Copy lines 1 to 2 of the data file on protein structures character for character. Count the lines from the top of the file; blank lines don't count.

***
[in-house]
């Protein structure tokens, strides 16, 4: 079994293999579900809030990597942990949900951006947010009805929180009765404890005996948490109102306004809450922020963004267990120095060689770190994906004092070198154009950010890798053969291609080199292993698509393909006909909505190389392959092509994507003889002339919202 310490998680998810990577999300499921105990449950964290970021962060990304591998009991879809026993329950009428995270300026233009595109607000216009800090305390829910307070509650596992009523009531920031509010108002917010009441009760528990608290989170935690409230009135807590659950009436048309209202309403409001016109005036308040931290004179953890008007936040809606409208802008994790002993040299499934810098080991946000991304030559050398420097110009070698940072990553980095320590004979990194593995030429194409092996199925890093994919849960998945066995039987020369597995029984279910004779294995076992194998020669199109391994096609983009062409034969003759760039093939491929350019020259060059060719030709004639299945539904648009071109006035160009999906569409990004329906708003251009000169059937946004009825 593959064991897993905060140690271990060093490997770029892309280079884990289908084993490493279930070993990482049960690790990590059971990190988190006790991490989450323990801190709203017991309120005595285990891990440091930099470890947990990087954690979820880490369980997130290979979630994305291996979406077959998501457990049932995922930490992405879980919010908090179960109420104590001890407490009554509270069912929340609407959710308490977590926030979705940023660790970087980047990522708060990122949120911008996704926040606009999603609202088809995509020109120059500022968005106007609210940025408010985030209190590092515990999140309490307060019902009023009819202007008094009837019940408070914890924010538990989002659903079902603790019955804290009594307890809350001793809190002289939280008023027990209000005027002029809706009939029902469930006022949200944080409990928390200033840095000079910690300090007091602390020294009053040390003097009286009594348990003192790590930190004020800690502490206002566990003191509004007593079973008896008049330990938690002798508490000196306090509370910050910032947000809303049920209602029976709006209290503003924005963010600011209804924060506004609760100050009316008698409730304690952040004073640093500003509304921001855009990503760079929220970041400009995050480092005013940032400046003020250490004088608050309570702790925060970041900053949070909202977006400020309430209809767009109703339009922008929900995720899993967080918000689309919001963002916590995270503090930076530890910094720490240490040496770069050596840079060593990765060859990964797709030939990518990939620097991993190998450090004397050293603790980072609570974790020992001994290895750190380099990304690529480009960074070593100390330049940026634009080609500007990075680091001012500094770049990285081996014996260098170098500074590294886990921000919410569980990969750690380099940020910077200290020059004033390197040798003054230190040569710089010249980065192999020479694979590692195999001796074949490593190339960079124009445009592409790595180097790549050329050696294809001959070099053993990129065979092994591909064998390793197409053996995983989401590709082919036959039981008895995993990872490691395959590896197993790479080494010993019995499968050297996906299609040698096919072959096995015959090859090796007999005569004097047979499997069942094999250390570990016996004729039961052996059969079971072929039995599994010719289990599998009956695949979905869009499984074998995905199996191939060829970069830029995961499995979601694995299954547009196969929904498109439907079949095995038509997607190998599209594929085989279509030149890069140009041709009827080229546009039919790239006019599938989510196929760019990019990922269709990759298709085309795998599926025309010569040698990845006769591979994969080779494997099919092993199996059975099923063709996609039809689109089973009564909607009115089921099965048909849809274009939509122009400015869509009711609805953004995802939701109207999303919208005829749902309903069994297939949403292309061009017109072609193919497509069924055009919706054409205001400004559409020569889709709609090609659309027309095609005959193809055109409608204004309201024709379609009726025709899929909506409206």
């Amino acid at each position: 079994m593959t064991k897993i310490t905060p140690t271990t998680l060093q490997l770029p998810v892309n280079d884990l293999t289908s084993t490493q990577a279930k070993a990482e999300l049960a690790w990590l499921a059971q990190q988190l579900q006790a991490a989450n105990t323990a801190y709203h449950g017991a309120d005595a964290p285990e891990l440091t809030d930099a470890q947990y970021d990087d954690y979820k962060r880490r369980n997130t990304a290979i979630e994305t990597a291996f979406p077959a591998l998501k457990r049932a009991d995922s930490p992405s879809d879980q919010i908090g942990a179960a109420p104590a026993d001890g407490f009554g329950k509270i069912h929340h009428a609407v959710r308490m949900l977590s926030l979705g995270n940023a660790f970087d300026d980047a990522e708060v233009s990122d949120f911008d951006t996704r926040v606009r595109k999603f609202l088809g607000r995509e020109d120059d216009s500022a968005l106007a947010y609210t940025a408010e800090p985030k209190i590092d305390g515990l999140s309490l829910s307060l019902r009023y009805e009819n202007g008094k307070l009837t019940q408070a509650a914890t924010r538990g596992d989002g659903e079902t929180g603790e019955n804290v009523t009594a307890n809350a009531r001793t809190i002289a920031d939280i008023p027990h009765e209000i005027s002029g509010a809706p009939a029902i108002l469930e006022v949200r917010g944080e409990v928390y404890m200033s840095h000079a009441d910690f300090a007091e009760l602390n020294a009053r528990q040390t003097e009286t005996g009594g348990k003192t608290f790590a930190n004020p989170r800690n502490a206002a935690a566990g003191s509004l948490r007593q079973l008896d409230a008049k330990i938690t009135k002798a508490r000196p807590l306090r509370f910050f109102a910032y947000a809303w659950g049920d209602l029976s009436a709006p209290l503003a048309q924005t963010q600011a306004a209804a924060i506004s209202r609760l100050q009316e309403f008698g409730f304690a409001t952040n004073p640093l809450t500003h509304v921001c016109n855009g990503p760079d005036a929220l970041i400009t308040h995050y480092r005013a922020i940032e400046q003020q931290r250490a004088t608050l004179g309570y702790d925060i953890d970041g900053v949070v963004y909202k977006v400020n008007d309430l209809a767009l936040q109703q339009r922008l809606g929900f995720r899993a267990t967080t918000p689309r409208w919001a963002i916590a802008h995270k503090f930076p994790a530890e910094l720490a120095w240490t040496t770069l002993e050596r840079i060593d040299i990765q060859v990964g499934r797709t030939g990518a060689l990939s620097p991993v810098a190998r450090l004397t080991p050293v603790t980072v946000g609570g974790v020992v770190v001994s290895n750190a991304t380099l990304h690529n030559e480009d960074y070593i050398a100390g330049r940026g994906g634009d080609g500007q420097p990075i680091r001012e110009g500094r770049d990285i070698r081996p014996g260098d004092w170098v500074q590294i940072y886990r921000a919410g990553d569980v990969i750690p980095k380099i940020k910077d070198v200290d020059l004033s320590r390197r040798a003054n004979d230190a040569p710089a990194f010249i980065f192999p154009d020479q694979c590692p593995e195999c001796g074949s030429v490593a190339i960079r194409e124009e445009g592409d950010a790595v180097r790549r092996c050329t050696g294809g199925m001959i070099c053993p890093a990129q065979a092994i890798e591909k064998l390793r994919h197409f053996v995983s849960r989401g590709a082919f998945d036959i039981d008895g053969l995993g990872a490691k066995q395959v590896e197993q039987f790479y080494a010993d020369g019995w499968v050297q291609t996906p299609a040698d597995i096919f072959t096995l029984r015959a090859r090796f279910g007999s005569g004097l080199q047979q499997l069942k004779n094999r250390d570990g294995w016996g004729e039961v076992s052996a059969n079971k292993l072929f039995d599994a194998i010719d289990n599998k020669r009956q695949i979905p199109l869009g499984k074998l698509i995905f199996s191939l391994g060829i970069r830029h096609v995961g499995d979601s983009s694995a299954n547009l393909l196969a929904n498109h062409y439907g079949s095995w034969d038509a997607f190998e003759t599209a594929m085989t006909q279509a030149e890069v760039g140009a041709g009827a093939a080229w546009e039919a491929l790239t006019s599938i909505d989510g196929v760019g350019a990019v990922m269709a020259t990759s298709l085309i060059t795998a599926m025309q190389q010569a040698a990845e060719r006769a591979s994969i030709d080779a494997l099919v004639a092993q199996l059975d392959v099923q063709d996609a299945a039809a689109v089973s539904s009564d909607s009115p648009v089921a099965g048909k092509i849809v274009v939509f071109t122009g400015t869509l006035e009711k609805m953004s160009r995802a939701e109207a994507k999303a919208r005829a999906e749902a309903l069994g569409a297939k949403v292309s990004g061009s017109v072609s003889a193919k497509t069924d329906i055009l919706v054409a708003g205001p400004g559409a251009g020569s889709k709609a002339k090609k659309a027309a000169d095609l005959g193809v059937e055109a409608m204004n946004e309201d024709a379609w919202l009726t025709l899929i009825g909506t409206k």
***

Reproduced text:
[in-house]
């Protein structure tokens, strides 16, 4: 079994293999579900809030990597942990949900951006947010009805929180009765404890005996948490109102306004809450922020963004267990120095060689770190994906004092070198154009950010890798053969291609080199292993698509393909006909909505190389392959092509994507003889002339919202 310490998680998810990577999300499921105990449950964290970021962060990304591998009991879809026993329950009428995270300026233009595109607000216009800090305390829910307070509650596992009523009531920031509010108002917010009441009760528990608290989170935690409230009135807590659950009436048309209202309403409001016109005036308040931290004179953890008007936040809606409208802008994790002993040299499934810098080991946000991304030559050398420097110009070698940072990553980095320590004979990194593995030429194409092996199925890093994919849960998945066995039987020369597995029984279910004779294995076992194998020669199109391994096609983009062409034969003759760039093939491929350019020259060059060719030709004639299945539904648009071109006035160009999906569409990004329906708003251009000169059937946004009825 593959064991897993905060140690271990060093490997770029892309280079884990289908084993490493279930070993990482049960690790990590059971990190988190006790991490989450323990801190709203017991309120005595285990891990440091930099470890947990990087954690979820880490369980997130290979979630994305291996979406077959998501457990049932995922930490992405879980919010908090179960109420104590001890407490009554509270069912929340609407959710308490977590926030979705940023660790970087980047990522708060990122949120911008996704926040606009999603609202088809995509020109120059500022968005106007609210940025408010985030209190590092515990999140309490307060019902009023009819202007008094009837019940408070914890924010538990989002659903079902603790019955804290009594307890809350001793809190002289939280008023027990209000005027002029809706009939029902469930006022949200944080409990928390200033840095000079910690300090007091602390020294009053040390003097009286009594348990003192790590930190004020800690502490206002566990003191509004007593079973008896008049330990938690002798508490000196306090509370910050910032947000809303049920209602029976709006209290503003924005963010600011209804924060506004609760100050009316008698409730304690952040004073640093500003509304921001855009990503760079929220970041400009995050480092005013940032400046003020250490004088608050309570702790925060970041900053949070909202977006400020309430209809767009109703339009922008929900995720899993967080918000689309919001963002916590995270503090930076530890910094720490240490040496770069050596840079060593990765060859990964797709030939990518990939620097991993190998450090004397050293603790980072609570974790020992001994290895750190380099990304690529480009960074070593100390330049940026634009080609500007990075680091001012500094770049990285081996014996260098170098500074590294886990921000919410569980990969750690380099940020910077200290020059004033390197040798003054230190040569710089010249980065192999020479694979590692195999001796074949490593190339960079124009445009592409790595180097790549050329050696294809001959070099053993990129065979092994591909064998390793197409053996995983989401590709082919036959039981008895995993990872490691395959590896197993790479080494010993019995499968050297996906299609040698096919072959096995015959090859090796007999005569004097047979499997069942094999250390570990016996004729039961052996059969079971072929039995599994010719289990599998009956695949979905869009499984074998995905199996191939060829970069830029995961499995979601694995299954547009196969929904498109439907079949095995038509997607190998599209594929085989279509030149890069140009041709009827080229546009039919790239006019599938989510196929760019990019990922269709990759298709085309795998599926025309010569040698990845006769591979994969080779494997099919092993199996059975099923063709996609039809689109089973009564909607009115089921099965048909849809274009939509122009400015869509009711609805953004995802939701109207999303919208005829749902309903069994297939949403292309061009017109072609193919497509069924055009919706054409205001400004559409020569889709709609090609659309027309095609005959193809055109409608204004309201024709379609009726025709899929909506409206």